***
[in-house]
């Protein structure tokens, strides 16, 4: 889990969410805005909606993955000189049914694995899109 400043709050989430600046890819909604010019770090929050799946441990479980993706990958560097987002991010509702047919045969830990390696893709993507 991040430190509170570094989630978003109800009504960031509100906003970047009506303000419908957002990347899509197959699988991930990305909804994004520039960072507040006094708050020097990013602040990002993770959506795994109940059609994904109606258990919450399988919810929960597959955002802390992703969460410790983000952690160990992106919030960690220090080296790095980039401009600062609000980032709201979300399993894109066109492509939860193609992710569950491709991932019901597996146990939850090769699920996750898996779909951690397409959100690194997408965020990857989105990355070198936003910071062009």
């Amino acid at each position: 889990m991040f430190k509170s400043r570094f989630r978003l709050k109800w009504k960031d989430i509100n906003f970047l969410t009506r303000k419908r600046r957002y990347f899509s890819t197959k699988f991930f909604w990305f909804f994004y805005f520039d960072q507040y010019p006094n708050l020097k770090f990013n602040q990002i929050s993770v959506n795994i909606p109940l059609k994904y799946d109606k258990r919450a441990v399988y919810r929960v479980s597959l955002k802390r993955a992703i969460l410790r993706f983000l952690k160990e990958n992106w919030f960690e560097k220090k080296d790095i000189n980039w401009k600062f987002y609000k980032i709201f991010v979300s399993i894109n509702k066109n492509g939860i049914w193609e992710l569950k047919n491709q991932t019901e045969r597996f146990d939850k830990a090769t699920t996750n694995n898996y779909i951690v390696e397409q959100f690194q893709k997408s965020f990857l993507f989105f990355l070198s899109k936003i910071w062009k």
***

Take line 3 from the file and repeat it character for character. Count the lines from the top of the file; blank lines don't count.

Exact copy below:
């Amino acid at each position: 889990m991040f430190k509170s400043r570094f989630r978003l709050k109800w009504k960031d989430i509100n906003f970047l969410t009506r303000k419908r600046r957002y990347f899509s890819t197959k699988f991930f909604w990305f909804f994004y805005f520039d960072q507040y010019p006094n708050l020097k770090f990013n602040q990002i929050s993770v959506n795994i909606p109940l059609k994904y799946d109606k258990r919450a441990v399988y919810r929960v479980s597959l955002k802390r993955a992703i969460l410790r993706f983000l952690k160990e990958n992106w919030f960690e560097k220090k080296d790095i000189n980039w401009k600062f987002y609000k980032i709201f991010v979300s399993i894109n509702k066109n492509g939860i049914w193609e992710l569950k047919n491709q991932t019901e045969r597996f146990d939850k830990a090769t699920t996750n694995n898996y779909i951690v390696e397409q959100f690194q893709k997408s965020f990857l993507f989105f990355l070198s899109k936003i910071w062009k």